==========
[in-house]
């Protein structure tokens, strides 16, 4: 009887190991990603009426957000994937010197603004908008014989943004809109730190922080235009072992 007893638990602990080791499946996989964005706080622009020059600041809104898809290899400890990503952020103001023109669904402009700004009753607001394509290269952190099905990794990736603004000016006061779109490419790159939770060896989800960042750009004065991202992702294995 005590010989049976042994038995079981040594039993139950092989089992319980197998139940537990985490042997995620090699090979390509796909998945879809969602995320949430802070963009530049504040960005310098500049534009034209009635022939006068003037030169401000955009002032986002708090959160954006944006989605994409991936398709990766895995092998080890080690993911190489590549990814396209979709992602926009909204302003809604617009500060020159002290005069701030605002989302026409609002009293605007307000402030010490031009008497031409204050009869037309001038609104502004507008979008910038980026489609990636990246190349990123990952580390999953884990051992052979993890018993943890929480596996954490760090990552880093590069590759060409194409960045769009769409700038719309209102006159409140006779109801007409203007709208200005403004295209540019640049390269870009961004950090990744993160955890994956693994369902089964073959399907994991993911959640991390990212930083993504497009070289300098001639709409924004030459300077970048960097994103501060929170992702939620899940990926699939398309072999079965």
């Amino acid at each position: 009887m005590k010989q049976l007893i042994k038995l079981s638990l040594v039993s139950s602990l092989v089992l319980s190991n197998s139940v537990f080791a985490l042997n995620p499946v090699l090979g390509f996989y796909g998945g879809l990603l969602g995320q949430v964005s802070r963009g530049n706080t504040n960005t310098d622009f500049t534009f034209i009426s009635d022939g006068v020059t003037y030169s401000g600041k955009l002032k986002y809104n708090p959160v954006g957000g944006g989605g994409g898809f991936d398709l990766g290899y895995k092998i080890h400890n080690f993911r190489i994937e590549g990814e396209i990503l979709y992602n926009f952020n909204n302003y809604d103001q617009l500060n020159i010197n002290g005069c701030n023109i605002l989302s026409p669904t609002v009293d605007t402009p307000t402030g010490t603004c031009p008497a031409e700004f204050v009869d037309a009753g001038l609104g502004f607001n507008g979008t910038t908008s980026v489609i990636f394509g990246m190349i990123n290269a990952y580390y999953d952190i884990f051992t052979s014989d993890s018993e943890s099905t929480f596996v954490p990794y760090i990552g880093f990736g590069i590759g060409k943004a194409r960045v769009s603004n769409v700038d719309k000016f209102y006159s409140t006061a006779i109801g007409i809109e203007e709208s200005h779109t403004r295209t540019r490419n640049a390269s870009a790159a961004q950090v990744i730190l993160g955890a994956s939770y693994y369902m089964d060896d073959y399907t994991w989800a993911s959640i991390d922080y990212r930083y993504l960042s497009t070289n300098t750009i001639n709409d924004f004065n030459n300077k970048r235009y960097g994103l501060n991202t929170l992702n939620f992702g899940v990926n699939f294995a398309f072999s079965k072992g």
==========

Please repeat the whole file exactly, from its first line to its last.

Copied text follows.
[in-house]
């Protein structure tokens, strides 16, 4: 009887190991990603009426957000994937010197603004908008014989943004809109730190922080235009072992 007893638990602990080791499946996989964005706080622009020059600041809104898809290899400890990503952020103001023109669904402009700004009753607001394509290269952190099905990794990736603004000016006061779109490419790159939770060896989800960042750009004065991202992702294995 005590010989049976042994038995079981040594039993139950092989089992319980197998139940537990985490042997995620090699090979390509796909998945879809969602995320949430802070963009530049504040960005310098500049534009034209009635022939006068003037030169401000955009002032986002708090959160954006944006989605994409991936398709990766895995092998080890080690993911190489590549990814396209979709992602926009909204302003809604617009500060020159002290005069701030605002989302026409609002009293605007307000402030010490031009008497031409204050009869037309001038609104502004507008979008910038980026489609990636990246190349990123990952580390999953884990051992052979993890018993943890929480596996954490760090990552880093590069590759060409194409960045769009769409700038719309209102006159409140006779109801007409203007709208200005403004295209540019640049390269870009961004950090990744993160955890994956693994369902089964073959399907994991993911959640991390990212930083993504497009070289300098001639709409924004030459300077970048960097994103501060929170992702939620899940990926699939398309072999079965």
């Amino acid at each position: 009887m005590k010989q049976l007893i042994k038995l079981s638990l040594v039993s139950s602990l092989v089992l319980s190991n197998s139940v537990f080791a985490l042997n995620p499946v090699l090979g390509f996989y796909g998945g879809l990603l969602g995320q949430v964005s802070r963009g530049n706080t504040n960005t310098d622009f500049t534009f034209i009426s009635d022939g006068v020059t003037y030169s401000g600041k955009l002032k986002y809104n708090p959160v954006g957000g944006g989605g994409g898809f991936d398709l990766g290899y895995k092998i080890h400890n080690f993911r190489i994937e590549g990814e396209i990503l979709y992602n926009f952020n909204n302003y809604d103001q617009l500060n020159i010197n002290g005069c701030n023109i605002l989302s026409p669904t609002v009293d605007t402009p307000t402030g010490t603004c031009p008497a031409e700004f204050v009869d037309a009753g001038l609104g502004f607001n507008g979008t910038t908008s980026v489609i990636f394509g990246m190349i990123n290269a990952y580390y999953d952190i884990f051992t052979s014989d993890s018993e943890s099905t929480f596996v954490p990794y760090i990552g880093f990736g590069i590759g060409k943004a194409r960045v769009s603004n769409v700038d719309k000016f209102y006159s409140t006061a006779i109801g007409i809109e203007e709208s200005h779109t403004r295209t540019r490419n640049a390269s870009a790159a961004q950090v990744i730190l993160g955890a994956s939770y693994y369902m089964d060896d073959y399907t994991w989800a993911s959640i991390d922080y990212r930083y993504l960042s497009t070289n300098t750009i001639n709409d924004f004065n030459n300077k970048r235009y960097g994103l501060n991202t929170l992702n939620f992702g899940v990926n699939f294995a398309f072999s079965k072992g």